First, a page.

REVIEW: Piercing [2019]

The terror must be in English. A marriage between the gorgeously disturbing imagery Nicolas Pesce delivered via his debut The Eyes of My Mother and the surreally warped sensibilities of Audition author Ryû Murakami definitely piqued my interest as far as the former’s adaptation of the latter’s novel Piercing. This psycho-thriller concerns new father Reed’s (Christopher Abbott) need to briefly leave his wife (Laia Costa‘s Mona) and the baby he can’t stop himself from wanting to stab with an ice pick in order to find a prostitute with which to…

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REVIEW: Vox Lux [2018]

Simply put: it was a hit. America lost its innocence on 9/11. It wasn’t an overnight thing, though. The gradual degradation of humanity on an ever-shrinking global landscape stewarded us there as school shootings and terrorist attacks grew with their weak links towards violent videogames rather than an otherwise Puritan sense of sex being worse than murder. Our repressed selves fought against growing malaise until that day provided a scapegoat to blame. We turned our internal rage onto an undeserving people suddenly reduced to their worst and smallest faction so…

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TIFF18 REVIEW: First Man [2018]

It’s kinda neat The non-controversy surrounding Damien Chazelle‘s First Man shouldn’t surprise anyone who knows how political parties have appropriated art into their agendas since the dawn of time. Of course they’d glom onto the decision to ignore the lunar flag planting as some “un-American” thing rather than read the script, watch the movie, or ask for clarification—options which would have all supplied insight into the reality that Chazelle and screenwriter Josh Singer aren’t telling the story of the moon landing. That goal might be the driving force behind what’s…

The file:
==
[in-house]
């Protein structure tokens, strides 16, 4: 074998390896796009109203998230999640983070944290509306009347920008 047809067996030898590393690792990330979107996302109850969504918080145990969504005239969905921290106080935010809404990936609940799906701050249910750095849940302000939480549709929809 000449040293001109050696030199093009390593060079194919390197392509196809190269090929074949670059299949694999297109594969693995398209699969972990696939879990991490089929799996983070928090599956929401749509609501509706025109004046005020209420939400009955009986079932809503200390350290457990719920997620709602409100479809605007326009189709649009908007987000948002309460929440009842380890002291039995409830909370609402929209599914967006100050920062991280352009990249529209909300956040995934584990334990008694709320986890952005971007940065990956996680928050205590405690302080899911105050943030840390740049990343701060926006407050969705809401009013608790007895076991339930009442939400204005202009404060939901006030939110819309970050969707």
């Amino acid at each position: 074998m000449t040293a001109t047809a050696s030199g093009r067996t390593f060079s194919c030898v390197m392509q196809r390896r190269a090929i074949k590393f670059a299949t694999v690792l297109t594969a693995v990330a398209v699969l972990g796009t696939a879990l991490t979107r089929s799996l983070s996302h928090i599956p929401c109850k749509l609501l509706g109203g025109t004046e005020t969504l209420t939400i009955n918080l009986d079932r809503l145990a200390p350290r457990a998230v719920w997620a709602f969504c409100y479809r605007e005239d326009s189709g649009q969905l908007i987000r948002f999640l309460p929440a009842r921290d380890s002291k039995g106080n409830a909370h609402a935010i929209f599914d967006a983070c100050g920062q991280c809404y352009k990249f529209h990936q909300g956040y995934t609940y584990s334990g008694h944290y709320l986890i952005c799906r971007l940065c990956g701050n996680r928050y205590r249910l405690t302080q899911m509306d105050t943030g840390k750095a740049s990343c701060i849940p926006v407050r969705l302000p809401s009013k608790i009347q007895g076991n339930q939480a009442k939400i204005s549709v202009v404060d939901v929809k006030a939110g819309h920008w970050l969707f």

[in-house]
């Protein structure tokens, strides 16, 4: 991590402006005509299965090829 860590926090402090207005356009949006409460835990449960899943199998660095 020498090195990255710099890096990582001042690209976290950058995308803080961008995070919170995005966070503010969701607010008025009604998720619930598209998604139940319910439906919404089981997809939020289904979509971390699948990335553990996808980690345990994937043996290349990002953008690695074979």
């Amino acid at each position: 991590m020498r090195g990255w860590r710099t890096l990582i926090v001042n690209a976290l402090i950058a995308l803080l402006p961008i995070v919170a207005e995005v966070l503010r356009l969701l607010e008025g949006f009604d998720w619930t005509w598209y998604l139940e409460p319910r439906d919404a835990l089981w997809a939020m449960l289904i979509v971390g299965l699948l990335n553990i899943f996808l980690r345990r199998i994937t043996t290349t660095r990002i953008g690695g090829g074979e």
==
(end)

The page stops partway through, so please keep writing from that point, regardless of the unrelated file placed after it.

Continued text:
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REVIEW: It Comes at Night [2017]

“Are you sick?” Distill any post-apocalyptic, sickness-infested world inhabited by survivors to its core and you receive an unfiltered glimpse at humanity’s desperation. Strip away the artifice and redundant plotlines, tear down labels in the vein of hero or leader or savior, and make sure “hope” becomes an archaic concept lost to distant memory even if it hasn’t been that long since everything imploded without warning. These arduously unforgiving circumstances box “life” in the present so that the past seems like a dream and the future a luxurious fantasy nobody…

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REVIEW: James White [2015]

“It’s okay to be sad” It begins and ends with a face of pain—the titular James White‘s (Christopher Abbott). We see that something is eating away at him, trapping him inside himself so imbibing drugs, alcohol, and sex is his only reprieve. We also know he’ll eventually recover even before family friend Ben (Ron Livingston) says so aloud. James isn’t okay now and won’t be by the conclusion of Josh Mond‘s semi-autobiographical work, but he’ll at least be in a better position to begin the healing process. It’s ultimately something…

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